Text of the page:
Obama’s Phrase Challenge

U.S. Senate

President Elect Barack Obama, courtesy: U.S. Senate

When Barack Obama makes his inaugural address Tuesday,  will he have a phrase that will compare with the impact of President Franklin D. Roosevelt’s phrase about  fear?  Some are saying that president-elect Obama is being sworn in at a time very similar to 1933 when President Roosevelt rivited his audience to their radio’s with his inaugural speech sentence, ” The only thing we have to fear is fear itself—nameless, unreasoning, unjustified terror which paralyzes needed efforts to convert retreat into advance.”

 President Abraham Lincoln’s 1861 inaugral speech probably comes in second to FDR’s “fear” sentence, or ties with President John F. Kennedy’s “ask not” for second. 

 Lincoln said, “The mystic chords of memory, stretching from every battlefield and patriot grave to every living heart and hearthstone all over this broad land, will yet swell the chorus of the Union, when again touched, as surely they will be, by the better angels of our nature.”

Kennedy’s most famous phrase is,  “My fellow Americans: ask not what your country can do for you – ask what you can do for your country. My fellow citizens of the world: ask not what America will do for you, but what together we can do for the freedom of man.” 
                                                                                                                                                                            
A report in the London Telegraph says President-elect Obama’s inaugral speech will harken back to Kennedy’s “Ask not…” appeal for shared reponsibility for getting the nation back on track.
President Jimmy Carter delivered no catchy, timeless line in his inaugural address.  I suppose his brave,  but futile, call for Americans to sacrifice for the common good,  is as close to one as he got.  He said, “So, together, in a spirit of individual sacrifice for the common good, we must simply do our best.”  That one went over like a lead balloon because America was in no mood to  sacrifice, individually or otherwise.  Carter’s greatest communication problem was that he couldn’t resist telling Americans the truth whether they wanted to hear it or not..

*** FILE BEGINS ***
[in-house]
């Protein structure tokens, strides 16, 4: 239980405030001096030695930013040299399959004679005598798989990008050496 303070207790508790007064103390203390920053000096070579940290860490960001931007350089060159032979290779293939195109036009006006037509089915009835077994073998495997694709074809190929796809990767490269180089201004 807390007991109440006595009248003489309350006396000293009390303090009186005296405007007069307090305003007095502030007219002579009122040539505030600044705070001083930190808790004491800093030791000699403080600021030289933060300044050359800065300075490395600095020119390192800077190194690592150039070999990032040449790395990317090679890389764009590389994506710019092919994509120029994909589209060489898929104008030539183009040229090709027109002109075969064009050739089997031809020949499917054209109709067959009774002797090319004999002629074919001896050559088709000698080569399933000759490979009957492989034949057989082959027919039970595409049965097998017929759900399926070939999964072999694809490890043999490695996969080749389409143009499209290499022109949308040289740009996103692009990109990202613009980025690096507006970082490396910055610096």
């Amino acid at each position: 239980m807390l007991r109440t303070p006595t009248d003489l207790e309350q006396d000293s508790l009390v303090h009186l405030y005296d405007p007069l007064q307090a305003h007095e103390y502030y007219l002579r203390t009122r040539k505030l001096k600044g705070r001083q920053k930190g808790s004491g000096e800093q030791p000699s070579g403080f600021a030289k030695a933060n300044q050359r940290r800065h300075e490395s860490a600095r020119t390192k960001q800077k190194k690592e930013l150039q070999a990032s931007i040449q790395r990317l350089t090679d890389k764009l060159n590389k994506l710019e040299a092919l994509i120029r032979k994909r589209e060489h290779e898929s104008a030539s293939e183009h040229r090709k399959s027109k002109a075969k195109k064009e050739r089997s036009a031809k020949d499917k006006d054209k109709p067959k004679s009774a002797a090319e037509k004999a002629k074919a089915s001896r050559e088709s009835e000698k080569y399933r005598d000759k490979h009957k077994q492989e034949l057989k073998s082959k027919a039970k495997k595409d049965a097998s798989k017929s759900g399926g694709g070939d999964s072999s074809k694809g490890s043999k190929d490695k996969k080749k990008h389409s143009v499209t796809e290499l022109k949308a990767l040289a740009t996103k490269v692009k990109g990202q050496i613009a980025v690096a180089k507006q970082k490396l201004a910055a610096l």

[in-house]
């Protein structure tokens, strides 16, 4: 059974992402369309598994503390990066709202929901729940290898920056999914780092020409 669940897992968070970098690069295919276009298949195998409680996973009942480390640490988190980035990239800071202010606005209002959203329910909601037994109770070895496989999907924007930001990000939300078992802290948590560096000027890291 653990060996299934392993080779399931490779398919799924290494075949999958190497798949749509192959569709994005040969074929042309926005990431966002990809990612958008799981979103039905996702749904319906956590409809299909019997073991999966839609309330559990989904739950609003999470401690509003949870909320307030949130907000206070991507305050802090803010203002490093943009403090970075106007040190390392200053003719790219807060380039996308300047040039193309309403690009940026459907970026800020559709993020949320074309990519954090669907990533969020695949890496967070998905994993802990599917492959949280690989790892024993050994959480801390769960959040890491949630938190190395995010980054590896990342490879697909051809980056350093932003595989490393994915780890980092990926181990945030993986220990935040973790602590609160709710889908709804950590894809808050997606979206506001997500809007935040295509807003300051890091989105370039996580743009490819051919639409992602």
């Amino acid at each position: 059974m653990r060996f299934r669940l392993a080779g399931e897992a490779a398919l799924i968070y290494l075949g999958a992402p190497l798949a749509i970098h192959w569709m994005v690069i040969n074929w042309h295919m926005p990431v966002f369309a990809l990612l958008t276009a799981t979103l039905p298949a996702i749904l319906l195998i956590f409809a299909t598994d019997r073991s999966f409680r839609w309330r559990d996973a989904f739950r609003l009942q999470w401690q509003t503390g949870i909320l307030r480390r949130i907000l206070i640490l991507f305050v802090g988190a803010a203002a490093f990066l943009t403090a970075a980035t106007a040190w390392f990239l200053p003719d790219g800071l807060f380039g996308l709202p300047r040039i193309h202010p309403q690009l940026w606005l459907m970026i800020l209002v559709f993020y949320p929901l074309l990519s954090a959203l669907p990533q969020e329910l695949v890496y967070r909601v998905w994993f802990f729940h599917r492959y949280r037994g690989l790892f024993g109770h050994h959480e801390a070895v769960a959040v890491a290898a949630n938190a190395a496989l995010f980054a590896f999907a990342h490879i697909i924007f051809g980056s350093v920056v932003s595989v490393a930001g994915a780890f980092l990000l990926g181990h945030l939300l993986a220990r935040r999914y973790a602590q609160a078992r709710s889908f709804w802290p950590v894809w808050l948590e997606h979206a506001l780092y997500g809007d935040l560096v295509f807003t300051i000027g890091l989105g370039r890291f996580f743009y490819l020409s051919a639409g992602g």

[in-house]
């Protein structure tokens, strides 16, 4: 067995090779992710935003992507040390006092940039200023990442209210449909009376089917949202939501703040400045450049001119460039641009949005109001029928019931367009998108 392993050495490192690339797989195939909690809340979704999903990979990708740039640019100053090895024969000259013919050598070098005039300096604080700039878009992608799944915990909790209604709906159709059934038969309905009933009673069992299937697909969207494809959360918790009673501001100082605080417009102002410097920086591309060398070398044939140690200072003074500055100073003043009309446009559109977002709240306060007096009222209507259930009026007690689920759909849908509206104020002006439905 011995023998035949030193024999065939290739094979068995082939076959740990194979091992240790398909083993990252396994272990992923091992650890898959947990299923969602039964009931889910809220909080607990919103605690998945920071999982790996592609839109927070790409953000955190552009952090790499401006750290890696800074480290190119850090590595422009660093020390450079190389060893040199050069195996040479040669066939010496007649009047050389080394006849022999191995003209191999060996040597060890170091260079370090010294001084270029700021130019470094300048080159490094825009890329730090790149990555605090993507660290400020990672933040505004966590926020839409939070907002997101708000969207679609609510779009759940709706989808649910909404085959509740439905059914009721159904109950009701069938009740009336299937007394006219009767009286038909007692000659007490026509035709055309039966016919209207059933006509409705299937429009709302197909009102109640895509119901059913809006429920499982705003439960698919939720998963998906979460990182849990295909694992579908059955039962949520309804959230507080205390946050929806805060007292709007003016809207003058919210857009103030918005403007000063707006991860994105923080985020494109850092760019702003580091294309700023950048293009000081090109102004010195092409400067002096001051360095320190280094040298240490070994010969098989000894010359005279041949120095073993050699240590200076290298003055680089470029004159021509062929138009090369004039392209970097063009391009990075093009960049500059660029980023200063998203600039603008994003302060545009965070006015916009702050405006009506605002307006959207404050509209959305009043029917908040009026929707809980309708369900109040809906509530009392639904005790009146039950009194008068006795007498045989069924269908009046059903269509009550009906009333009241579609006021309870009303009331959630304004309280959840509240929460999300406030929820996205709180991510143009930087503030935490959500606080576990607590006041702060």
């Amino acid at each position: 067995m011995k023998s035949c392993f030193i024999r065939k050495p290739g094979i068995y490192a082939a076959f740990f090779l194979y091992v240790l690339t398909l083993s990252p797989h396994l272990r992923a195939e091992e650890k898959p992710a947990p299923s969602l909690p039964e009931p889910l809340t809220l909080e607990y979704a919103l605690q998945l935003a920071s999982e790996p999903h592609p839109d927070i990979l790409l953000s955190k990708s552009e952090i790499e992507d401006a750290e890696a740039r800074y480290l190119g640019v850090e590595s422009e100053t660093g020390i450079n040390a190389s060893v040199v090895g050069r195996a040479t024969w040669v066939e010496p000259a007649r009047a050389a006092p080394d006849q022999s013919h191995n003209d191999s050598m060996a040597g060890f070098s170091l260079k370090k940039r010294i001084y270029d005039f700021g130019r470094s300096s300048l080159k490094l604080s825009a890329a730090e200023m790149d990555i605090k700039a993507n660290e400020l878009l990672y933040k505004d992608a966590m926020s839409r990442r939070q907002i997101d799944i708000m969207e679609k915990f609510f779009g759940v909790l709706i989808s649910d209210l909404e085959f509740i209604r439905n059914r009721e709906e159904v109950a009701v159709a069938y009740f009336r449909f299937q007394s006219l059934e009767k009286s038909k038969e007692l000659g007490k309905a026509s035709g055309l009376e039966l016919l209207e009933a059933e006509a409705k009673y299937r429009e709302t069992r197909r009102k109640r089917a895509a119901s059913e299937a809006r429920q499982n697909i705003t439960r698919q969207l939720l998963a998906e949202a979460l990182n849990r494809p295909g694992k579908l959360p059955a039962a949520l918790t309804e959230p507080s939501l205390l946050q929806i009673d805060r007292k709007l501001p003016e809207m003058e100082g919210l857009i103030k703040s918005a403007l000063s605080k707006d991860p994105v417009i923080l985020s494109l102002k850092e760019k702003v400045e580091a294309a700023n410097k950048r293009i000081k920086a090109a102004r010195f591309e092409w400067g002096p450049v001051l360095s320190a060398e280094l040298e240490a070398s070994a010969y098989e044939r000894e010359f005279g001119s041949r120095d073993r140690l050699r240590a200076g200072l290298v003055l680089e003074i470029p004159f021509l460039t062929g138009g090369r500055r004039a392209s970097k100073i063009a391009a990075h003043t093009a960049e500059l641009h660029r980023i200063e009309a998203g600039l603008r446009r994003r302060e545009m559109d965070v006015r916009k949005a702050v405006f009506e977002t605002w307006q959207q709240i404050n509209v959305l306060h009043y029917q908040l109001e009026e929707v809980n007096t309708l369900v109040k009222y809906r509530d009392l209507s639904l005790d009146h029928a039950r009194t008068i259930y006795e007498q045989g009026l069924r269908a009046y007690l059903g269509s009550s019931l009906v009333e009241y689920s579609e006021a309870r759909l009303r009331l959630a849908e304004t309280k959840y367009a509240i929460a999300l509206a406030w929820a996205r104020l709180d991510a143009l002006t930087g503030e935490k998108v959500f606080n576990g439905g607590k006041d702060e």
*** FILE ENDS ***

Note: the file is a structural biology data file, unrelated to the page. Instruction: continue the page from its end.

His successor, President Ronald Reagan, who understood the value of telling the American people what they wanted to hear,  only had one line in his inaugral that is remembered by a lot of people,  “Government is not the solution to our problem.”  But, guess what, he also had a stimulous package.  It was called the Emergency Jobs Credation Act, but it only cost taxpayers $9 billion. It’s not unusual for a president to say one thing and do another… just like the rest of us.

Obama is going to have a hard time coming up with anything that resonates like the Roosevelt “fear” phrase, which is probably the best known phrase of any president’s inaugural address.  However, there is a chance he will come up with a lasting line, because he,  like Roosevelt and Reagan,  is very good at oration, and he writes a lot of his own material, we’re told.  We’ll find out Tuesday.

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